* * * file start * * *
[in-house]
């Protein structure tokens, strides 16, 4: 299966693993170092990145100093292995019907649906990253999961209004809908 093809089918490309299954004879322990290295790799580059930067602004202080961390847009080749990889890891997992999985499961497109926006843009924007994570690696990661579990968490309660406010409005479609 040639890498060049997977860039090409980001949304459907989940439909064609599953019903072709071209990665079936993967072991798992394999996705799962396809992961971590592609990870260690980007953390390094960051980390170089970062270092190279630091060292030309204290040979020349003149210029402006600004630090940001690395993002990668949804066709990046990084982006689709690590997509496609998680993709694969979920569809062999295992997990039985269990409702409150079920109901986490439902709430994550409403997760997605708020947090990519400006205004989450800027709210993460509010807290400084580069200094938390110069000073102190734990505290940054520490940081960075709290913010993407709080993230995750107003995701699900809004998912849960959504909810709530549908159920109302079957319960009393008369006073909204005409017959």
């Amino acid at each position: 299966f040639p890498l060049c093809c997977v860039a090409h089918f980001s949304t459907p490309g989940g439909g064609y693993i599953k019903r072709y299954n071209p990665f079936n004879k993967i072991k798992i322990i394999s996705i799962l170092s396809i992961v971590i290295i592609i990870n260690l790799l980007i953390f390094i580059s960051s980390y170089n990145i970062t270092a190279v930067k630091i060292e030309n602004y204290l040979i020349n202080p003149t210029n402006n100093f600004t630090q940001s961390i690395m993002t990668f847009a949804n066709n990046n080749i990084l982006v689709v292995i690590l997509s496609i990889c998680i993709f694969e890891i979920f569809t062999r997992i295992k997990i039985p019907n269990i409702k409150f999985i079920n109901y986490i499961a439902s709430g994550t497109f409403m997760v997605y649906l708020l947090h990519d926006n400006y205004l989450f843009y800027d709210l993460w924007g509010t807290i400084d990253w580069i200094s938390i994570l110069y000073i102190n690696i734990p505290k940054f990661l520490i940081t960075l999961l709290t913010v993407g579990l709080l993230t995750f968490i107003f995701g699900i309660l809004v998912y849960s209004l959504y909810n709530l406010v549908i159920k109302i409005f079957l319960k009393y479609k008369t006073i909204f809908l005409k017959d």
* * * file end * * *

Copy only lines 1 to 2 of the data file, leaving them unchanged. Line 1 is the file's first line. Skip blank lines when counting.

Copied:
[in-house]
């Protein structure tokens, strides 16, 4: 299966693993170092990145100093292995019907649906990253999961209004809908 093809089918490309299954004879322990290295790799580059930067602004202080961390847009080749990889890891997992999985499961497109926006843009924007994570690696990661579990968490309660406010409005479609 040639890498060049997977860039090409980001949304459907989940439909064609599953019903072709071209990665079936993967072991798992394999996705799962396809992961971590592609990870260690980007953390390094960051980390170089970062270092190279630091060292030309204290040979020349003149210029402006600004630090940001690395993002990668949804066709990046990084982006689709690590997509496609998680993709694969979920569809062999295992997990039985269990409702409150079920109901986490439902709430994550409403997760997605708020947090990519400006205004989450800027709210993460509010807290400084580069200094938390110069000073102190734990505290940054520490940081960075709290913010993407709080993230995750107003995701699900809004998912849960959504909810709530549908159920109302079957319960009393008369006073909204005409017959």